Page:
Weingut Stadt Krems was founded in 1452 as a source of revenue for the hospital of Krems and is one of the oldest wineries in Austria. The municipality of Krems still owns the 560-year-old winery and is today one of the best in the region following the arrival of Fritz Miesbauer and his team in 2003. Miesbauer brought sweeping change to the entire operation, from the replanting of vineyards to the modernization of its cellar, and now produces model examples of Grüner Veltliner and Riesling that clearly express variety, vineyard, and soil. Farming practices are ‘Certified Sustainable’ by the Austrian Winegrowers Association, and the Weingut Stadt Krems belongs to the prestigious Traditionsweingüter.
Location of Vineyard
Kremstal is a transitional region between the deep loess soils of Kamptal and the steep stone terraces of Wachau. Weingut Stadt Krems owns 31 hectares of vineyards, all located within the city limits of Krems and its neighboring Stadtteil (district) of Stein. Following the appellation structure of the Traditionsweingüter, "Gebietswein" (regional wine), such as Grüner Veltliner Kremstal DAC and Riesling Kremstal DAC, reflect Kremstal’s regional character. "Ortswein" (village wine), such as Grüner Veltliner Stein, features the mineral quality typical of the village. Riedenwein (single vineyards) sit atop the quality pyramid and include two sites classified as Erste Lage (premier cru) by the Traditionsweingüter: Grüner Veltliner Ried Wachtberg and Riesling Ried Grillenparz.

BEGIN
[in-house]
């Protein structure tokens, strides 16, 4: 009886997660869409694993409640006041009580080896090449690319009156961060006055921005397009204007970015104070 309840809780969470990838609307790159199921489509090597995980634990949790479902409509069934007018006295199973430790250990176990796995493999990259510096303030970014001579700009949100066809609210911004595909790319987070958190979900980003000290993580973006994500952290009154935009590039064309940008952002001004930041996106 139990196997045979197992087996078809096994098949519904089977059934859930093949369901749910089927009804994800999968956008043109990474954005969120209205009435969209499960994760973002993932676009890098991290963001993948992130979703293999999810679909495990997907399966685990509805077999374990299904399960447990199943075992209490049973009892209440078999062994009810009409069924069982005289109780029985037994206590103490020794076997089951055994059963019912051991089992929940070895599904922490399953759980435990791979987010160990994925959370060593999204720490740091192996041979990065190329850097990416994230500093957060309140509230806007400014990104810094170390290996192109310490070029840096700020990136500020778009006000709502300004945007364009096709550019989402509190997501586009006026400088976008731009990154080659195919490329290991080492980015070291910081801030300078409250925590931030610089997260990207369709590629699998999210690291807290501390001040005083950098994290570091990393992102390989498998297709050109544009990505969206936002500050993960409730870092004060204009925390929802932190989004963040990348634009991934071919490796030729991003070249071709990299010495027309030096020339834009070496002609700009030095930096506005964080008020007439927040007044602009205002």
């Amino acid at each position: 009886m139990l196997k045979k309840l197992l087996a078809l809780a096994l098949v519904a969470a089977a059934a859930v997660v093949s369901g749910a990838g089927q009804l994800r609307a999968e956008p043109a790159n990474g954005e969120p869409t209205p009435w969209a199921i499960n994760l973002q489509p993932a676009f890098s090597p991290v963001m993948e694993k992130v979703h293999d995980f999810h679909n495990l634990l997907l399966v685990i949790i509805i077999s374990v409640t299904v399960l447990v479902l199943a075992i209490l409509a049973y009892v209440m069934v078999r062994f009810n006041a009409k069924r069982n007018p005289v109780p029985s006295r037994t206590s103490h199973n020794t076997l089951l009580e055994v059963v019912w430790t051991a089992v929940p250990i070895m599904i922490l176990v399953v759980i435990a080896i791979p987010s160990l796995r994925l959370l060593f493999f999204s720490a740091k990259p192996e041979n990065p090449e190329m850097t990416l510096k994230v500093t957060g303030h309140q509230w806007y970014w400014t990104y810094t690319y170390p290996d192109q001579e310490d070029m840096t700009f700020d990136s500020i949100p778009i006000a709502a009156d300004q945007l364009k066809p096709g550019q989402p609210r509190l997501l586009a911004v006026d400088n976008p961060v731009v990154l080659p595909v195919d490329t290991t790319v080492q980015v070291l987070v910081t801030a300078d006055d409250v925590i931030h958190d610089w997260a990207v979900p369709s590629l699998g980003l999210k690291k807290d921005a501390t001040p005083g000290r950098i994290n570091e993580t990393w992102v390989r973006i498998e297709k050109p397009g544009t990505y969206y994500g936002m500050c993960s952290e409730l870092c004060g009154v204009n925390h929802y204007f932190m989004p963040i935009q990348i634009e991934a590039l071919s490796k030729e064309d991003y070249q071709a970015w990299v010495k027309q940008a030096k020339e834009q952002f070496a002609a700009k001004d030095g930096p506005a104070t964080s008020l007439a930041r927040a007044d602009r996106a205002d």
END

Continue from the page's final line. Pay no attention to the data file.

One of Miesbauer’s first tasks upon his arrival was to clean and modernize the cellar installing current vinification technology and new temperature-controlled stainless steel tanks. Grapes are hand-harvested and carefully sorted to remove botrytis. Whole bunches go into a pneumatic press, and fermentation is initiated by inoculation with cultured yeasts, or spontaneous, depending on the vintage and vat. Vinification and aging take place in stainless steel tanks. Klassik wines rest on their fine lees until late winter following the harvest while Reserve wines remain on their fine lees until the summer following the harvest. The wines are fined and filtered before bottling.